I’ve said a lot of great things about Infinite Warfare – I think it’s up there with the very best of what shooters have to offer this year, with its fantastic multiplayer and excellent single-player campaign signalling a stunning return to form for Infinity Ward. But despite such high praise, I’ve struggled to settle on a score.
Here’s the problem: On the one hand Infinite Warfare is a fantastic multiplayer shooter, exactly on the level you’d expect a modern Call of Duty to be. Its gunplay is terrific, its systems work well, and, well… it’s just very Call of Duty. But on the other, that familiarity poses an issue. Some fans may be looking for a game a little fresher than an extension on the one they got last year – and don’t be mistaken, Infinite Warfare’s multiplayer is very much extension rather than innovation, borrowing from its predecessor far more heavily than most previous Call of Dutys, if you can imagine such a thing.
It copies Black Ops 3’s wall-running movement system, Pick Ten loadouts and Specialists (or Combat Rigs, as Infinity Ward calls them here) to deliver a near identical, yet still excellent multiplayer experience. And when you first pick up and play Infinite Warfare’s multiplayer, you can’t help but get the sense that Infinity Ward has played it safe. Some (and there will be some) may even call it lazy. There is nothing here (besides the setting) that makes it its own.
But to play devil’s advocate, why fix something that isn’t broken? Black Ops 3’s multiplayer was the franchise’s strongest in years, so it’s little surprise to see it brought back into play here. Should a great game be marked down simply because it relies on ideas its previous entry was praised for? Or is it fair to expect some sort of innovation, even at the risk of delivering a weaker experience? That’s a question I’ve been asking myself all week. I’m still not sure if there’s a right or wrong answer.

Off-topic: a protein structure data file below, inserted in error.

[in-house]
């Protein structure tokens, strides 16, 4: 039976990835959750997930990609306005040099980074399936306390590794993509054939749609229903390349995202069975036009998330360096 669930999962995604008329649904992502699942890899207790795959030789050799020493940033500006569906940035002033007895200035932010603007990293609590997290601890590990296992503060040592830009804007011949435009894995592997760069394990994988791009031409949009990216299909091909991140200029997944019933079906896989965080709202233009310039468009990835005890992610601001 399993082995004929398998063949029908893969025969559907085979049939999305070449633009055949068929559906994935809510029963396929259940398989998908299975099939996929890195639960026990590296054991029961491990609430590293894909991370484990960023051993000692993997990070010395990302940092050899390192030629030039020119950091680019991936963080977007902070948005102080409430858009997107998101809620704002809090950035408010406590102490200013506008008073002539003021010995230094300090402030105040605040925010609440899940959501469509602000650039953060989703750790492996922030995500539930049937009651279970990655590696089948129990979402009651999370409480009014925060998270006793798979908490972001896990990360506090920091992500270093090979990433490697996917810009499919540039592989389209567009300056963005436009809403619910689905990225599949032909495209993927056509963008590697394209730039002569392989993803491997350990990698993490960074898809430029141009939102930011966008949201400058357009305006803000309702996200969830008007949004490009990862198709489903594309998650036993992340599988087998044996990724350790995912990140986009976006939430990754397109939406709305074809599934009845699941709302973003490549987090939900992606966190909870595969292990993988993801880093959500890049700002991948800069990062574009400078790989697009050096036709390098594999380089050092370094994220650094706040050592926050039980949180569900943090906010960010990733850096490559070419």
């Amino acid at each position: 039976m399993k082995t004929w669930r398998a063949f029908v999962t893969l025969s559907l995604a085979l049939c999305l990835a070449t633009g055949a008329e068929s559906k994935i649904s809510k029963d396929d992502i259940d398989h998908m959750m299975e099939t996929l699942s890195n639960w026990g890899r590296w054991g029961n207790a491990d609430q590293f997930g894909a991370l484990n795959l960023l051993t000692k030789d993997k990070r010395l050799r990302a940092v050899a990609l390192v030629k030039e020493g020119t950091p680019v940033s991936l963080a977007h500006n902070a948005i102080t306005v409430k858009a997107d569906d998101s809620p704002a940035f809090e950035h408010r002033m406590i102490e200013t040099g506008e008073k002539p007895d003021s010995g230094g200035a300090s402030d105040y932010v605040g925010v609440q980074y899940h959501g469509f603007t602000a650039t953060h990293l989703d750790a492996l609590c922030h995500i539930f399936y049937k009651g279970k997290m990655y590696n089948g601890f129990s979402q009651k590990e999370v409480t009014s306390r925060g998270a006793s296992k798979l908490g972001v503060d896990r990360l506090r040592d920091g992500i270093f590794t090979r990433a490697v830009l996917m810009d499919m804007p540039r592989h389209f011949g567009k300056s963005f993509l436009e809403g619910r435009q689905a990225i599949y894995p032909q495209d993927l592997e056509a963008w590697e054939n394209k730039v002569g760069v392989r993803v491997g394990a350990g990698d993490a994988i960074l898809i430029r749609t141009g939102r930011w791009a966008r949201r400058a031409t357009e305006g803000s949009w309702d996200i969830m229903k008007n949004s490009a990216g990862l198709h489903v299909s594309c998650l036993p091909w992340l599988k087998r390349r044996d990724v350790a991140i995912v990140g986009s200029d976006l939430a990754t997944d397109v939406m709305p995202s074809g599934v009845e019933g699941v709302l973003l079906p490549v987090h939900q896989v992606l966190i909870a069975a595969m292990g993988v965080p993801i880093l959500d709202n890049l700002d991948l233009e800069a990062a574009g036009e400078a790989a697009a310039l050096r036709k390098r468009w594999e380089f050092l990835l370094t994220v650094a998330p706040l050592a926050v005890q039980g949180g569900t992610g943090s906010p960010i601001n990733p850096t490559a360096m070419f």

Innovation has come in the single-player, however, where it’s clear that the majority of the developer’s time and efforts have been placed. Infinite Warfare’s campaign is remarkable – the best since Modern Warfare 3’s, laced with (literally) out-of-this-world set pieces and a narrative that makes a formidable, believable use of its sci-fi setting. Being the commander of a space carrier is cool – Mass Effect-like cool – and while it isn’t clever in its level design the same way Titanfall 2 is, it’s still hugely entertaining. And let’s not forget: Black Ops 3 may have had an excellent multiplayer, but its campaign was absolute garbage.
And then there’s Zombies, an element of the modern Call of Duty package that has never particularly clicked with me, but is significantly more appealing here. The cosmic 80s theme park and Teen America characters are much lighter in tone and, in turn, more fun to play. It does a far better job of introducing newcomers than previous games, too, with optional prompts offering a vague explanation of how everything functions. I actually enjoyed playing it, something I’m not sure I’d have said in games gone by.
But with everything said and done, it still comes back to that sense of familiarity. Infinite Warfare is another excellent entry in the series – its campaign is COD’s best in half a decade – but multiplayer fans exhausted by Black Ops 3’s playstyle won’t find anything notably different here. It’s great – I can see myself playing it for months to come – but it is just Call of Duty with a fresh lick of paint, and with competition as stiff as it is, no one could blame you for sitting this year’s game out. But to do so would be to miss out on one of the finest Call of Duty campaigns yet, and an online multiplayer that stands up with the best of them.
I feel like I should give it an 8. But I want to give it a 9.